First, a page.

Drugmakers should use more realistic methods for evaluating the effectiveness of birth control pills, patches and other hormonal contraceptives, a U.S. panel of experts said on Tuesday.
Of particular concern is finding out how well such products work for obese women at a time when a growing number of Americans are struggling with their weight, the panel of gynecologists, researchers and other medical experts told the Food and Drug Administration.
Overweight women, smokers and those already at risk for blood clots - a common side of the drugs - are often excluded from company studies on how well such contraceptives work.
“These women, like all women, need contraceptives,” said panelist Dr. Julia Johnson of the University of Vermont.
Panel chairman Dr. Charles Lockwood of Yale University, said the panel agreed “that real world testing is necessary.”
The FDA called on the outside advisers as it takes a closer look at how it evaluates most hormonal contraceptives in light of how they are actually used once approved. It did not seek advice on implanted or injected products.
“The pregnancy rates obtained from clinical trials may be markedly better than the actual pregnancy rates observed when women in the general population use the product, often in a less consistent and reliable manner,” FDA staff said in a summary released before the meeting.
The panel meeting came as a variety of contraceptives are entering the U.S. market.
Makers of birth control pills include Johnson & Johnson, Bayer AG and Barr Pharmaceuticals Inc.. J&J also sells a contraceptive skin patch, while Akzo Nobel NV unit Organon BioSciences markets a contraceptive ring that is inserted into the vagina.
Wyeth is awaiting FDA approval to sell its new Lybrel pill, designed to eliminate monthly bleeding.
“The purpose of this two-day meeting is to discuss clinical trial designs that reflect the diversity of users of hormonal contraceptives, expectations for efficacy and safety, and user acceptability of the newer generation products,” the FDA said in a statement late on Tuesday.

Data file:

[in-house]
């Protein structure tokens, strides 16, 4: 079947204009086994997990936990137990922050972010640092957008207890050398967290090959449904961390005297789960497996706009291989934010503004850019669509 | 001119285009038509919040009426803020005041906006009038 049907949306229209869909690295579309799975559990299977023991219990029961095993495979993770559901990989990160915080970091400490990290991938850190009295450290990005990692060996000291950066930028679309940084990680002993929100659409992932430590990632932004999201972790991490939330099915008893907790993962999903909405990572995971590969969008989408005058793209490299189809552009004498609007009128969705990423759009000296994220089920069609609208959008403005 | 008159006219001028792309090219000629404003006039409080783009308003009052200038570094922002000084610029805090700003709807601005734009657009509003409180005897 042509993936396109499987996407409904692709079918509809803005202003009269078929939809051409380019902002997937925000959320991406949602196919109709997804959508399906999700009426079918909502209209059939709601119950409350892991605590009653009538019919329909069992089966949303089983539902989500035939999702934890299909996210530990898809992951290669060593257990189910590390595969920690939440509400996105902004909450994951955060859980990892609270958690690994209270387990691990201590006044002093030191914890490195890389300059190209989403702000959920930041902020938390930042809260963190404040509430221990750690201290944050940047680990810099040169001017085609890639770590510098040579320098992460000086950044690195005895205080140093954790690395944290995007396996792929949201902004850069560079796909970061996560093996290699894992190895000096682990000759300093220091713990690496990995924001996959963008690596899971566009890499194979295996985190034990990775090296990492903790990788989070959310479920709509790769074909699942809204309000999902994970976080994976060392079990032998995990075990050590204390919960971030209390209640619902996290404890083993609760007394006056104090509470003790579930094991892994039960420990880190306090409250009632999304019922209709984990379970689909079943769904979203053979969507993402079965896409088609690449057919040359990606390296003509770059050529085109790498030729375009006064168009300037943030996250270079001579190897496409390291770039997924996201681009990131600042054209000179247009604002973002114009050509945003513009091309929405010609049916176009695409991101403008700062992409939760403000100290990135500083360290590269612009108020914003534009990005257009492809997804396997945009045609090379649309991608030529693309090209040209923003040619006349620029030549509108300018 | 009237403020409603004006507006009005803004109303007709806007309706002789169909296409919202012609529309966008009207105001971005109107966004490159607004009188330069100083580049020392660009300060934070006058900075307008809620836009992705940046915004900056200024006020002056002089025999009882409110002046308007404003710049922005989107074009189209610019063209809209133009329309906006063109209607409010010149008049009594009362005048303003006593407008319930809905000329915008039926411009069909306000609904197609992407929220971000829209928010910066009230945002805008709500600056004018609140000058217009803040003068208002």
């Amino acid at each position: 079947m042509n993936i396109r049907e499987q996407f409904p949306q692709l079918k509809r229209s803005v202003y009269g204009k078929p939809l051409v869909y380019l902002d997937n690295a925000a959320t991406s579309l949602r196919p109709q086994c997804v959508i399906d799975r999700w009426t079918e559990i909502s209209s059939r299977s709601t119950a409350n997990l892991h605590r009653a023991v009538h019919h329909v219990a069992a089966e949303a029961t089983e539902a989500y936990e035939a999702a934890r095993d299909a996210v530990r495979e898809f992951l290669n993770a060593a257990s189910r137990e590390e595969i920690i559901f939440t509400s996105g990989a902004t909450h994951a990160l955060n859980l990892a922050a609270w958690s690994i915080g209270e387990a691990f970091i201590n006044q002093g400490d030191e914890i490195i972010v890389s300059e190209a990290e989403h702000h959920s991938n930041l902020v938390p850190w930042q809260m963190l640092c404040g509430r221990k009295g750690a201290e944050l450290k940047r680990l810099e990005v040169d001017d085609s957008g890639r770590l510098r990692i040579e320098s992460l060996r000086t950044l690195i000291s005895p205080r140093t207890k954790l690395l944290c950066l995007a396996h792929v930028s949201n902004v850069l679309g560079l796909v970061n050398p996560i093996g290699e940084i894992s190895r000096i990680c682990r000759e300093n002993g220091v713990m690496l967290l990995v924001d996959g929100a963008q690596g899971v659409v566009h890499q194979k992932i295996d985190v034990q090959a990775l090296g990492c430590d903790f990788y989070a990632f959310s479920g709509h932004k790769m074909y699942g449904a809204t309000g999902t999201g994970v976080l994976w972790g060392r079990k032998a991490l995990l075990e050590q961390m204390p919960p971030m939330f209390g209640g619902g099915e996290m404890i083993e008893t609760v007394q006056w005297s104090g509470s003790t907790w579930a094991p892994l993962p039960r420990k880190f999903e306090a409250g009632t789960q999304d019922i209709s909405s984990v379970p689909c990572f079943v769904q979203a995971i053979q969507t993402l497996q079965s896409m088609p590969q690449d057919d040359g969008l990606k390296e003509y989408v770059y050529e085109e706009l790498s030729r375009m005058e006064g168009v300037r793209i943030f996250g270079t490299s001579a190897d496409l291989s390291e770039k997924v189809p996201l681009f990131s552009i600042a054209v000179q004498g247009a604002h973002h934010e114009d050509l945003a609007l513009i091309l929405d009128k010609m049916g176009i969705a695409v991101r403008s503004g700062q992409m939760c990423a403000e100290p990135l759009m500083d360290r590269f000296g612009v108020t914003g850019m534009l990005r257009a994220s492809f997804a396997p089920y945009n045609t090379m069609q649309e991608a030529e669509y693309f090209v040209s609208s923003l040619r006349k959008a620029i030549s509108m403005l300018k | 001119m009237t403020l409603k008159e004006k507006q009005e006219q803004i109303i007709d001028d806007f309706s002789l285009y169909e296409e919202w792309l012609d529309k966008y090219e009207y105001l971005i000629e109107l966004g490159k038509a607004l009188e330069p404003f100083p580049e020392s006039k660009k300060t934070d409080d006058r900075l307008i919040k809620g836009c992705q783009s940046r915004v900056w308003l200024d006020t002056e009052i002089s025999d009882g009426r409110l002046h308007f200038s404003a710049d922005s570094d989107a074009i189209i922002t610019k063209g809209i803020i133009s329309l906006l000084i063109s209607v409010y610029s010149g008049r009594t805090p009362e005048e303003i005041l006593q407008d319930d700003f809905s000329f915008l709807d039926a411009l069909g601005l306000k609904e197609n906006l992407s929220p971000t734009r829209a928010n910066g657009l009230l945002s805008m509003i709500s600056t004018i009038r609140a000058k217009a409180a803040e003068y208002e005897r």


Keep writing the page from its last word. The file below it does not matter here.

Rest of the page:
At the meeting, panelists said the FDA should work with the industry to find better ways to include a wider range of women in studies without making it too burdensome for manufacturers.
Still, panelist and Maryland physician Bruce Stadel said it was imperative for companies to “test what they propose to market in the people they’re proposing to market to.”
Likewise, they called on drugmakers to compare new products against other widely-used, recently-approved contraceptives, rather than against use of no contraceptive at all.
Also at issue is the rising pregnancy rate among contraceptives studied in the last decade.
FDA officials have said they have seen higher pregnancy rates in recent trials, but it is unclear whether that is due to lower hormone doses, improper use, or other factors.
Birth control pills approved from 1960 to 1970 saw less than one pregnancy for every 100 women who took them for a year. In the past 10 years, however, some were approved with rates above two per 100 women.
FDA staff have been divided over whether to limit acceptable pregnancy rates with new products. Even so, “the newer generation products are highly effective in preventing pregnancy,” the agency said in its statement.
Panelists said estimating the risk per 100 women, although widely used, was a “crude” way to establish pregnancy risk and manufacturers should move toward a more comprehensive method.
On Wednesday, the panel is expected to discuss contraceptives that prevent bleeding, post-marketing studies and other issues.